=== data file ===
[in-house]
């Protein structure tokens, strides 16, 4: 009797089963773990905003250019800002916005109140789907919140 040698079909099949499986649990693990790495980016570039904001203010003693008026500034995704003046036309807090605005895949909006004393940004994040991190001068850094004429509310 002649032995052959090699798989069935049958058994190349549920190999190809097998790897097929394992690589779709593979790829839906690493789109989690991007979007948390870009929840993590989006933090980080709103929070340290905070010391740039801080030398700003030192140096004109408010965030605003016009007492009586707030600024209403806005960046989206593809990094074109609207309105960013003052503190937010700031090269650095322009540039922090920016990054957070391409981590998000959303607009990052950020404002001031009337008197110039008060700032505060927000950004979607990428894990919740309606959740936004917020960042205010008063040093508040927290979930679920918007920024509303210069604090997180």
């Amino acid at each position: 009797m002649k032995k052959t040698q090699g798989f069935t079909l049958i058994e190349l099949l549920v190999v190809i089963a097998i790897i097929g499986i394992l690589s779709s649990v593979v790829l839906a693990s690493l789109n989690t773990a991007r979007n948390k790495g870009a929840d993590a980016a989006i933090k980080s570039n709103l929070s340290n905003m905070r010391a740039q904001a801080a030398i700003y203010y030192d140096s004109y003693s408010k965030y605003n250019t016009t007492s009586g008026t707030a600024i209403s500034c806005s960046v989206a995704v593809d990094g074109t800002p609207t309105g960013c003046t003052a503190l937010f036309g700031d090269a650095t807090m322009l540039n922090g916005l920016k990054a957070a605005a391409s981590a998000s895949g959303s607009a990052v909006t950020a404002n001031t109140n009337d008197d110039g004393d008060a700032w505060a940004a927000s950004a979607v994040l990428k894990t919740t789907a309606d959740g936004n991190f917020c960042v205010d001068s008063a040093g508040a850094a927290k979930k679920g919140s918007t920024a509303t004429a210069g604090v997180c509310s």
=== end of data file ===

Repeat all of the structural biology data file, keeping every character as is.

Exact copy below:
[in-house]
């Protein structure tokens, strides 16, 4: 009797089963773990905003250019800002916005109140789907919140 040698079909099949499986649990693990790495980016570039904001203010003693008026500034995704003046036309807090605005895949909006004393940004994040991190001068850094004429509310 002649032995052959090699798989069935049958058994190349549920190999190809097998790897097929394992690589779709593979790829839906690493789109989690991007979007948390870009929840993590989006933090980080709103929070340290905070010391740039801080030398700003030192140096004109408010965030605003016009007492009586707030600024209403806005960046989206593809990094074109609207309105960013003052503190937010700031090269650095322009540039922090920016990054957070391409981590998000959303607009990052950020404002001031009337008197110039008060700032505060927000950004979607990428894990919740309606959740936004917020960042205010008063040093508040927290979930679920918007920024509303210069604090997180």
């Amino acid at each position: 009797m002649k032995k052959t040698q090699g798989f069935t079909l049958i058994e190349l099949l549920v190999v190809i089963a097998i790897i097929g499986i394992l690589s779709s649990v593979v790829l839906a693990s690493l789109n989690t773990a991007r979007n948390k790495g870009a929840d993590a980016a989006i933090k980080s570039n709103l929070s340290n905003m905070r010391a740039q904001a801080a030398i700003y203010y030192d140096s004109y003693s408010k965030y605003n250019t016009t007492s009586g008026t707030a600024i209403s500034c806005s960046v989206a995704v593809d990094g074109t800002p609207t309105g960013c003046t003052a503190l937010f036309g700031d090269a650095t807090m322009l540039n922090g916005l920016k990054a957070a605005a391409s981590a998000s895949g959303s607009a990052v909006t950020a404002n001031t109140n009337d008197d110039g004393d008060a700032w505060a940004a927000s950004a979607v994040l990428k894990t919740t789907a309606d959740g936004n991190f917020c960042v205010d001068s008063a040093g508040a850094a927290k979930k679920g919140s918007t920024a509303t004429a210069g604090v997180c509310s």